Treatments for Adderall are similar to those available for other drugs at The Lighthouse Bali. Our Primary Inpatient program provides individuals with 24/7 care and an environment free from the normal temptations that led someone to their use disorder in the past. The Lighthouse Bali is one of the only treatment centers in Bali that can offer a medically assisted detox, which is by far the safest and most comfortable way to detox.


People who take large doses of Adderall for prolonged periods of time run the risk of becoming physically dependent on the drug. When this happens, a tolerance builds up, meaning it takes larger and more frequent doses to get the same effects as before.

Those who have a tolerance to Adderall often feel like the drug doesn’t help them concentrate or increase their energy like it did before. However, if they stop taking the drug, they can’t think or function normally.

These are the first stages of withdrawal. Withdrawal usually only affects those who took frequent high doses over an extended period of time.

Adderall withdrawal is a result of the body recalibrating itself to function without the drug. While withdrawal from Adderall is rarely dangerous on its own, it can prompt suicidal thoughts for some.


Symptoms of Withdrawal

Unsurprisingly, the symptoms of withdrawal from Adderall are essentially the opposite of the drug’s effects. While Adderall increases concentration, euphoria and energy, the crash that follows after someone stops taking the drug results in a reversal of these effects. People who have a higher tolerance for Adderall have a more severe withdrawal.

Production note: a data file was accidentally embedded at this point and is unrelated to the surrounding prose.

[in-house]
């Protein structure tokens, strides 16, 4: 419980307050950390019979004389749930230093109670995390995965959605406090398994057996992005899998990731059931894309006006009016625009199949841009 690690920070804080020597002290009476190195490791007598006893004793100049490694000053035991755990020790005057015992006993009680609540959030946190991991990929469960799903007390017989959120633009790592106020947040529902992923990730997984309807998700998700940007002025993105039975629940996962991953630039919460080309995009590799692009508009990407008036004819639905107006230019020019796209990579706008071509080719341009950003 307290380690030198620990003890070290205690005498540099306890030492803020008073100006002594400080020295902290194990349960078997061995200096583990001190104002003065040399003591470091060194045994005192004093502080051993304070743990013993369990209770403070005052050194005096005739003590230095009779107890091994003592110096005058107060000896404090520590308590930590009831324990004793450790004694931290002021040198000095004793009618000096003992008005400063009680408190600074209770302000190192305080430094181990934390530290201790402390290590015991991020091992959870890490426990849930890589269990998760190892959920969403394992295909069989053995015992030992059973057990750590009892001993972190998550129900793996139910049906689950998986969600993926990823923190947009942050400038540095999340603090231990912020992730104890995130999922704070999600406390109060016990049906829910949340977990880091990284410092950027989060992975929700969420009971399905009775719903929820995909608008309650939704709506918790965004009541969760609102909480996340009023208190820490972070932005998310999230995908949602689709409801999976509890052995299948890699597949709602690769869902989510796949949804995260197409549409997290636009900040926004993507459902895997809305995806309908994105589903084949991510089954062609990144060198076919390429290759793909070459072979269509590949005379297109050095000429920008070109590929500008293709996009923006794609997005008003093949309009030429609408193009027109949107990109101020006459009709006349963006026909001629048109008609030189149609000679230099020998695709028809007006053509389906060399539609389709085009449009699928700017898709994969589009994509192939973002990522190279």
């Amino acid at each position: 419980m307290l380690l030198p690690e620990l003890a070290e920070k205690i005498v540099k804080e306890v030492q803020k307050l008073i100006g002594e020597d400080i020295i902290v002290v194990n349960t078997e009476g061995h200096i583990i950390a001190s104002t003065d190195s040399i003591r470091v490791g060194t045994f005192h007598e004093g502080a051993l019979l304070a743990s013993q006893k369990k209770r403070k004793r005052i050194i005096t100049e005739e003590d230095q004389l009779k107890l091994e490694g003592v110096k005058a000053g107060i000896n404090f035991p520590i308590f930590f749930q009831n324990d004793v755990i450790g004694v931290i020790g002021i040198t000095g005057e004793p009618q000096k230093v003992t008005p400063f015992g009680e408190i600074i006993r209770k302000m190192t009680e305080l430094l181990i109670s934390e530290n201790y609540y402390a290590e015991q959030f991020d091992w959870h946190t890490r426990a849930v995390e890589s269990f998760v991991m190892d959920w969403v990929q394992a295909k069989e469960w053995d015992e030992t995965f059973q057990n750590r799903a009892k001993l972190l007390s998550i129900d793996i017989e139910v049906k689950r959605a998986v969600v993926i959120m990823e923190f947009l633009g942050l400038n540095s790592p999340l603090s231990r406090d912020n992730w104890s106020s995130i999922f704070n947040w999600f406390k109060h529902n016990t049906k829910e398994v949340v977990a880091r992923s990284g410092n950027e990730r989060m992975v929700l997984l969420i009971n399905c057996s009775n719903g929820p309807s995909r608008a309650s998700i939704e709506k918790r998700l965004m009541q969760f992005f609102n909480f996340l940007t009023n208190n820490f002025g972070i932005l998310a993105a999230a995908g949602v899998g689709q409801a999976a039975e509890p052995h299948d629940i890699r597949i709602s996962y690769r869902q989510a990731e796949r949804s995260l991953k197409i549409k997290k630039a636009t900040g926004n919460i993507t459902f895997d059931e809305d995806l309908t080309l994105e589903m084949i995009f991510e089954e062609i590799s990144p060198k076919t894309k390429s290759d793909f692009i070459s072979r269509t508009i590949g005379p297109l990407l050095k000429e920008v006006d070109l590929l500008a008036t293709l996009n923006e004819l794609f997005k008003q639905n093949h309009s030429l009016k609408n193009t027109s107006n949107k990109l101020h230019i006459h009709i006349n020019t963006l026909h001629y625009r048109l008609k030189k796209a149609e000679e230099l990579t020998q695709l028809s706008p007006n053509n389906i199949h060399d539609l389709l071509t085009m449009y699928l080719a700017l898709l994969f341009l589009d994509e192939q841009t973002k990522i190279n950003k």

Common withdrawal symptoms include:

  • Depression
  • Irritability
  • Headaches
  • Oversleeping
  • Insomnia
  • Increased appetite
  • Fatigue
  • Nightmares
  • Difficulty concentrating
  • Achiness
  • Anxiety
  • Suicidal thoughts

The duration of withdrawal from Adderall will be different for everyone. Some people may stop experiencing symptoms in as little as five days, whereas it may take three weeks or more for others.

The biggest factors that affect the duration of withdrawal are the dose, frequency and time someone took Adderall. People who took larger doses, more frequently and for a longer period of time will likely have a longer withdrawal period. Those who took lower doses, less frequently and for a shorter period will most likely stop experiencing withdrawal symptoms much sooner.

Adderall withdrawal

Adderall Detox

Detoxification is the process of getting a drug out of the user’s system. Once Adderall leaves the body, the symptoms of withdrawal begin. Because these symptoms can make it difficult to function in daily life without a relapse, some people need help during detox.